Business interruption insurance is an essential tool for business continuity. How small and medium-sized enterprises handle post-disaster disruption could be the difference between reopening their doors or closing them for good.
The Asia-Pacific region is host to commercial, manufacturing, and logistics hubs dotted with small business enterprises. They are all highly exposed to disasters caused by natural hazards. Low investments in disaster resilience and business continuity management expose them to physical damage and economic losses to production facilities.
The financial consequences of natural hazards include the destruction of property and equipment, damage to stock, revenue loss, and rising operational costs. Loss of market share due to clients shifting to competitors, movement of skilled workers, and impaired relationships with suppliers and retailers also affects long-term economic sustainability, and sometimes even results in the closure of businesses.
Often, the financial impact due to business interruption is much higher than the cost of physical damage. In the United States, more than 40% of businesses never reopen after a major disaster, and only 29% of those that open are still in business two years later.
A critical risk that small enterprises connected to global production networks face is supply chain disruption. Due to the butterfly effect, a loss in one region manifests in the form of knock-on effects on markets and enterprises in other parts of the world. The risks are not limited to single enterprises, sectors, or industries, and can severely affect entire economies. The 2011 floods not only disrupted Thailand's exports in electronics and electrical appliances but also hurt Japan’s economy. There was a 3.7% contraction in electrical component production.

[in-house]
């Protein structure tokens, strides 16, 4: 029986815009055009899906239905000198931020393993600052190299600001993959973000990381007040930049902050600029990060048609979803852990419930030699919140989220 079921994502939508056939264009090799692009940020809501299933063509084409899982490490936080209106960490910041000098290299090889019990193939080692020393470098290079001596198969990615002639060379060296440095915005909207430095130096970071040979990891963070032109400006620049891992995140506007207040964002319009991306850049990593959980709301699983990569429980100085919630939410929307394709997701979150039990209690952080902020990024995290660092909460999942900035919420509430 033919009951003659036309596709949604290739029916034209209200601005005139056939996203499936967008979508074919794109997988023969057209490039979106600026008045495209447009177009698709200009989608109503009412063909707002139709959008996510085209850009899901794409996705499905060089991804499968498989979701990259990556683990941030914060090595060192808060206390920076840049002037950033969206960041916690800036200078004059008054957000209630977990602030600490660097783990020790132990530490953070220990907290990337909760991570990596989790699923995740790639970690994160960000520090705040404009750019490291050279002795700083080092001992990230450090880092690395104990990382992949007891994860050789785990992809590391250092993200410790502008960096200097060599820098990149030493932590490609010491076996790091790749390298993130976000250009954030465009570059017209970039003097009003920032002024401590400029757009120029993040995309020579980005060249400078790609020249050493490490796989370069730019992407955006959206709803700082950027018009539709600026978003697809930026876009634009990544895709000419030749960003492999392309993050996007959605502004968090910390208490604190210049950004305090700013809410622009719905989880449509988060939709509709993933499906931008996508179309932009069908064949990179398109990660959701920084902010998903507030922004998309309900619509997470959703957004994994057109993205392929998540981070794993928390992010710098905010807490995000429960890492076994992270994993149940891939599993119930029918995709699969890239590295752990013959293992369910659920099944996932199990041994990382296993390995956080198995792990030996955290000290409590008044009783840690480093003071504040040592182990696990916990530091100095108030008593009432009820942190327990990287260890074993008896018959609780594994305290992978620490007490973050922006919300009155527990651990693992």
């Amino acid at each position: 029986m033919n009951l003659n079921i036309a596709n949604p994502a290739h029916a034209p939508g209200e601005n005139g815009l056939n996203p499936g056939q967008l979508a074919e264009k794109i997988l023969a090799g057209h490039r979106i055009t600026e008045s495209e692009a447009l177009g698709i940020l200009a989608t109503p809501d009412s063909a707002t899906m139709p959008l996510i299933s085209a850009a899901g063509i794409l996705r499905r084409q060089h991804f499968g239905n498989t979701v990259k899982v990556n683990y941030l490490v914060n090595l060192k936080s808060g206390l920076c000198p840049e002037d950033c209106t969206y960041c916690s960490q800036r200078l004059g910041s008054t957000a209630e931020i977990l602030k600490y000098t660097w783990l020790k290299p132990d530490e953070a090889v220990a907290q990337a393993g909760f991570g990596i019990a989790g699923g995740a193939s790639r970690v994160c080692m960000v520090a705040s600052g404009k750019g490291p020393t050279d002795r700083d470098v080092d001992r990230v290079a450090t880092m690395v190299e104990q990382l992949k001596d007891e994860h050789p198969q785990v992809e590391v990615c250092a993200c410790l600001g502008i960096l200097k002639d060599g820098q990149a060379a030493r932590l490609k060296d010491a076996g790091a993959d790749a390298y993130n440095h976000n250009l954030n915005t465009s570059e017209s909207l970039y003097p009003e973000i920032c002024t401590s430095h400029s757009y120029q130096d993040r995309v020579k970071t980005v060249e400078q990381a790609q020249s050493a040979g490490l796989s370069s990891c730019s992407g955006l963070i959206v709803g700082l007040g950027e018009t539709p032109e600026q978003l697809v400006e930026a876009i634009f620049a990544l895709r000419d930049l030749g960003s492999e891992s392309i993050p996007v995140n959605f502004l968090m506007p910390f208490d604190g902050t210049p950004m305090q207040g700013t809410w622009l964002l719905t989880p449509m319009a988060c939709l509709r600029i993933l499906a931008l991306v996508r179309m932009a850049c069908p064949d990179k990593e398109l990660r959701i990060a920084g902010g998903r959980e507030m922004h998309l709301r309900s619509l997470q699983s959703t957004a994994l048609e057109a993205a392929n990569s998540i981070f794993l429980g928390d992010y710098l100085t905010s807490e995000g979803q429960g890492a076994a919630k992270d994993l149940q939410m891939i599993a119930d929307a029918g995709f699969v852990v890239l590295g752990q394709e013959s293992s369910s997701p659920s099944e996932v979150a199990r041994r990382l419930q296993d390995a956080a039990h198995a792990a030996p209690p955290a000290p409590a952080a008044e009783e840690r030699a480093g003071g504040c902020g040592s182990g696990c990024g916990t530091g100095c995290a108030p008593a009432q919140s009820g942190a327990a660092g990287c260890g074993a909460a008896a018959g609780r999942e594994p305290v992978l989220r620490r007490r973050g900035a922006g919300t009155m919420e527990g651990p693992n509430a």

A critical risk that small enterprises connected to global production networks face is supply chain disruption.
Small businesses need to manage their risks and internal processes very carefully by integrating disaster risk management into their business operations and decision-making processes. The starting point is to carry out a risk assessment of the business unit's threat landscape, the financial impact, and the recovery time.